Below is a full list of posters presented by UMD faculty and students at the 2022 TRB Annual Meeting:
Unweighted Optimization of Freight Rail Networks: A Case Study Using Topological Efficiency Analysis
Concurrent Optimization of Cycle Length, Green Splits, and Offsets for the Diverging Diamond Interchange
Empirical Observations and Analyses of Pedestrian Behaviors at Roadway Crossings with Pedestrian Countdown Signal
Extending the I-95 Rule-Based Incident Duration System with an Automated Knowledge Transferability Model
Estimates of Total Household Trips for Areas with Zero Sample: A Maryland Statewide Analysis of Household Trip Production
Non-Destructive Testing in Quality Assurance of Concrete for Assessing Production Uniformity
Incorporating Ultrasonic Pulse Velocity in the Quality Assurance of Asphalt Mixtures
Risk and Pay Factor Assessment of Using Contactor Quality Control Data for Acceptance
Alternative Pickup Locations in Taxi Sharing: A Feasibility Study
Reducing Congestion Post-COVID-19 Through Telecommuting and High-Occupancy Vehicle Lanes
Optimal Options for the Fresh Food Deliveries in Baltimore Food Deserts
A Topological Approach for Optimizing Railroad Freight Network Restoration After Disruptions
Modeling the Frequency of Pedestrian and Bicyclist Crashes at Intersections: Big Data–Driven Evidence from Maryland
Do Racial and Ethnic Disparities in Maintaining Social Distancing Influence COVID-19 Health Outcomes?: A Mediation Analysis Approach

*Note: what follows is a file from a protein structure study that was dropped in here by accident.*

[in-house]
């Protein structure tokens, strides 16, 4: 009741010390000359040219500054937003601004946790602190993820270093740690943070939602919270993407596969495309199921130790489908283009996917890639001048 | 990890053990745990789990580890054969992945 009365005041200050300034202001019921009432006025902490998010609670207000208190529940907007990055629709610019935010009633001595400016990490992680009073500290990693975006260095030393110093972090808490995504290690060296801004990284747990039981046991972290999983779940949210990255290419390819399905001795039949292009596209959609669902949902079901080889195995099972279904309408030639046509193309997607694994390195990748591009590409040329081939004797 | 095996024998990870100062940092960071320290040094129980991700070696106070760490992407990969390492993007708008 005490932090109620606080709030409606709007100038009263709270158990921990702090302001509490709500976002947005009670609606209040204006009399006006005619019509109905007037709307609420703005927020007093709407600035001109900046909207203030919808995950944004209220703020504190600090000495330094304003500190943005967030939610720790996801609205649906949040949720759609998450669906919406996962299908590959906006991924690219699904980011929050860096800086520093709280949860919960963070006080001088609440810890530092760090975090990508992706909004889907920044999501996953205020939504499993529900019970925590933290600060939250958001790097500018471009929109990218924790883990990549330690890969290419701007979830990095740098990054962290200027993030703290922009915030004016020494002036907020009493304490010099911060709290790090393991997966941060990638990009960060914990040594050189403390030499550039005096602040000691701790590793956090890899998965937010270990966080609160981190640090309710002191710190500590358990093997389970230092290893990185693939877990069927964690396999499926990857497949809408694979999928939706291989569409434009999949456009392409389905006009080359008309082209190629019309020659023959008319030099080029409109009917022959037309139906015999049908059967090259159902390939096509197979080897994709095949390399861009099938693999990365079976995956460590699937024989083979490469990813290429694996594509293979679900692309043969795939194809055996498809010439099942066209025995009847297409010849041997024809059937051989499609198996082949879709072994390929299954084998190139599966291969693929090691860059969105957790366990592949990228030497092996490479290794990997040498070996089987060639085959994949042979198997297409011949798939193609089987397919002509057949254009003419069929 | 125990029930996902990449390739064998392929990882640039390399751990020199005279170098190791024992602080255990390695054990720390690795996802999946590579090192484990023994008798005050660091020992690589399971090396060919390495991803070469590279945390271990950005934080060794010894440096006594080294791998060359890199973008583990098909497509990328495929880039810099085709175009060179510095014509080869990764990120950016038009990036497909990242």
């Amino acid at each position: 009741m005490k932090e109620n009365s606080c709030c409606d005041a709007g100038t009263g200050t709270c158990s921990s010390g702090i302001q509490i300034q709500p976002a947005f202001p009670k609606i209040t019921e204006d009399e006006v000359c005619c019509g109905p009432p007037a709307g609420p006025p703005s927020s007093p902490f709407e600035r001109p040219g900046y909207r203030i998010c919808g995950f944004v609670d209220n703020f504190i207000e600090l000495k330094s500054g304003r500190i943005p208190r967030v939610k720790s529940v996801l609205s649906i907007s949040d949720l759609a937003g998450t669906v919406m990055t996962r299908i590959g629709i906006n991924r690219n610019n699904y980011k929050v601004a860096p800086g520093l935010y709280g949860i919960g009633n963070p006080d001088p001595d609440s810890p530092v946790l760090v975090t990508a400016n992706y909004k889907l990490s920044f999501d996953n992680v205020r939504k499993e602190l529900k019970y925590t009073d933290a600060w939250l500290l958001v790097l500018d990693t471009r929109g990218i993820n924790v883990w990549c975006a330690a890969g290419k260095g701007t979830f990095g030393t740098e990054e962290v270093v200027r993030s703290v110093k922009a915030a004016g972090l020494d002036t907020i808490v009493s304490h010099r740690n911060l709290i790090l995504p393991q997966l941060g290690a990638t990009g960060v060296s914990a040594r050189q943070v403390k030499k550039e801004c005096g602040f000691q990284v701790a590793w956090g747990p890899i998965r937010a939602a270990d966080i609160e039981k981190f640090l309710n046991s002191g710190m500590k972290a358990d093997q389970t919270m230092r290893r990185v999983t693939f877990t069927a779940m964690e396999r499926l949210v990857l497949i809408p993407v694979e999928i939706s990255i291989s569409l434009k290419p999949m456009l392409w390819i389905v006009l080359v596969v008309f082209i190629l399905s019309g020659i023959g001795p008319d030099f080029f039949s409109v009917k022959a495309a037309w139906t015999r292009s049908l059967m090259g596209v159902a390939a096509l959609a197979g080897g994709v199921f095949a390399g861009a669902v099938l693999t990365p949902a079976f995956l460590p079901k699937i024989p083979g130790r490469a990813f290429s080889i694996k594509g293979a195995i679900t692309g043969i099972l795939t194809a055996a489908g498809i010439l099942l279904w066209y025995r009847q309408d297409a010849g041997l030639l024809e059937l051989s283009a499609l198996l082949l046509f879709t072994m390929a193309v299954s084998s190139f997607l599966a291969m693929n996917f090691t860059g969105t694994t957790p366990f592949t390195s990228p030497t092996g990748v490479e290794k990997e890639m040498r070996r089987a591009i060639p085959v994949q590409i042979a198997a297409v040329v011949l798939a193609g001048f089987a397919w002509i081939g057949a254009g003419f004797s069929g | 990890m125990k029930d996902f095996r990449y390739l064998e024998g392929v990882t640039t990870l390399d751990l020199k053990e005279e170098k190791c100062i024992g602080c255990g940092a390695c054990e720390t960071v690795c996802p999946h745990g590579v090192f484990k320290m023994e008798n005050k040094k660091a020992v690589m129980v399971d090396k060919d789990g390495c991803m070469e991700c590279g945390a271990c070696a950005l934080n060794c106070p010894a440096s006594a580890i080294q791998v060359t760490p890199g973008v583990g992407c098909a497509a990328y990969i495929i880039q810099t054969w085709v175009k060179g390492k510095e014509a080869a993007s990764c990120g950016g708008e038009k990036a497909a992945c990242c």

Examining Temporal Evolution of Racial and Ethnic Disparities in Social Distancing and COVID-19 Health Outcomes: A Time-Varying Generalized Additive Model
An Evaluation of Incentives to Increase High-Occupancy Vehicle Use on High-Occupancy Toll Facilities
E-Bikes' Effect on Mode and Route Choice: A Case Study of the Richmond, Virginia, Bikeshare
An Investigation into the Impact of Speeding on Traffic Safety Outcomes During the COVID-19 Pandemic: Unexpected Trends in Large U.S. Cities[Text Wrapping Break]Hamed Ahangari, District Department of Transportation
Drive Less, Drive Better, or Both?: Behavioral Adjustments to Fuel Price Changes in Germany
Developing Capacity Estimation Metrics for Airports Accommodating Smaller Aircraft Using Locally Collected Automated Dependent Surveillance Broadcast DataDanae Mitkas, Federal Aviation Administration (FAA)
UMD Leadership of Committees, Subcommittees, and Poster Sessions
January 26, 2022